Calculation of confidence intervals on the estimated parameter values requires that the parameters are identifiable. If a Maximum Likelihood estimator is used to calibrate the parameters, the confidence intervals can be determined based on the Hessian of the objective function at the optimum (Marsili-Libelli et al., 2003). Since PW uses a weighted least-square optimization, this is the case for normally distributed errors. Otherwise, a Monte-Carlo approach is preferable, where new datasets have to be generated based on the fitted model and an adequate observation error model (Press et al., 1999). PW supports both strategies, which are described in the Supplementary Material. The Supplementary Figure 20 demonstrates the difference between a normal fit sequence using the same dataset for fitting and a Monte-Carlo fit sequence.

2.7 Statistical tests

Two questions arise when experimental data is modeled:

  1. Is the model statistically compliant with the data?
  2. If two models are compliant with the data, which one should be taken?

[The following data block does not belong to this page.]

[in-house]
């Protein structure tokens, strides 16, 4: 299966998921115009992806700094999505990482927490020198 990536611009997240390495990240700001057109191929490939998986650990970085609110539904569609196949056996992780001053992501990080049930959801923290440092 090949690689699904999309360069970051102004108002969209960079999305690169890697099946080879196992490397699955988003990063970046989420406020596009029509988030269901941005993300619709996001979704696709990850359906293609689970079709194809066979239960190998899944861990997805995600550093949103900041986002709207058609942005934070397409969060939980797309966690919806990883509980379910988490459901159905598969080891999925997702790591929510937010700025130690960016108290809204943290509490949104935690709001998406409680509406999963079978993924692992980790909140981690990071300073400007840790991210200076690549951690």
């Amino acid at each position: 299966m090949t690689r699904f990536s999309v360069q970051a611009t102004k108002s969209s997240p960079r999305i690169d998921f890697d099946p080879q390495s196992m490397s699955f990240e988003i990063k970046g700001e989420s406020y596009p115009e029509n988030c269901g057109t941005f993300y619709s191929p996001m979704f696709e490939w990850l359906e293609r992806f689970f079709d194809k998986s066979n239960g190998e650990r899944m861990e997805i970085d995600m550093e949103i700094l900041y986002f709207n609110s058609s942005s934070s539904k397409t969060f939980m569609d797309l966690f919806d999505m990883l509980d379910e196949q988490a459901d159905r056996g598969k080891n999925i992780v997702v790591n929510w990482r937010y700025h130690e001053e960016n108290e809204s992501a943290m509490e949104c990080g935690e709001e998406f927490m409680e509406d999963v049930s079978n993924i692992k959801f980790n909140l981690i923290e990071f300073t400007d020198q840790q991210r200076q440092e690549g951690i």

In order to answer the firs question, usually the goodness-of-fit is determined, i.e. the distance between model and data is related to the expected value if the models were true: a χ2-test is applied (Press et al., 1999). For the second question, it is important to verify whether the models are nested, i.e. whether one model is an extension of the other model. In this case a likelihood-ratio test with high statistical power can be applied (Lehmann, 1986). Criteria like an Information Criterion (AIC) and Bayesian information criterion (BIC) are suggested to establish a ranking of models (Akaike, 1973; Schwartz, 1978). In the Supplementary Material, the methods are described in more detail and are applied to a reduced and enlarged apoptosis model, showing that the reduced model is significantly not compliant with the data. The extended model by construction sufficiently describes the data with a lower χ2-value than the original model. However, a likelihood ratio test reveals that the improvement is statistically not significant. The involved statistical functions are available in the PW framework.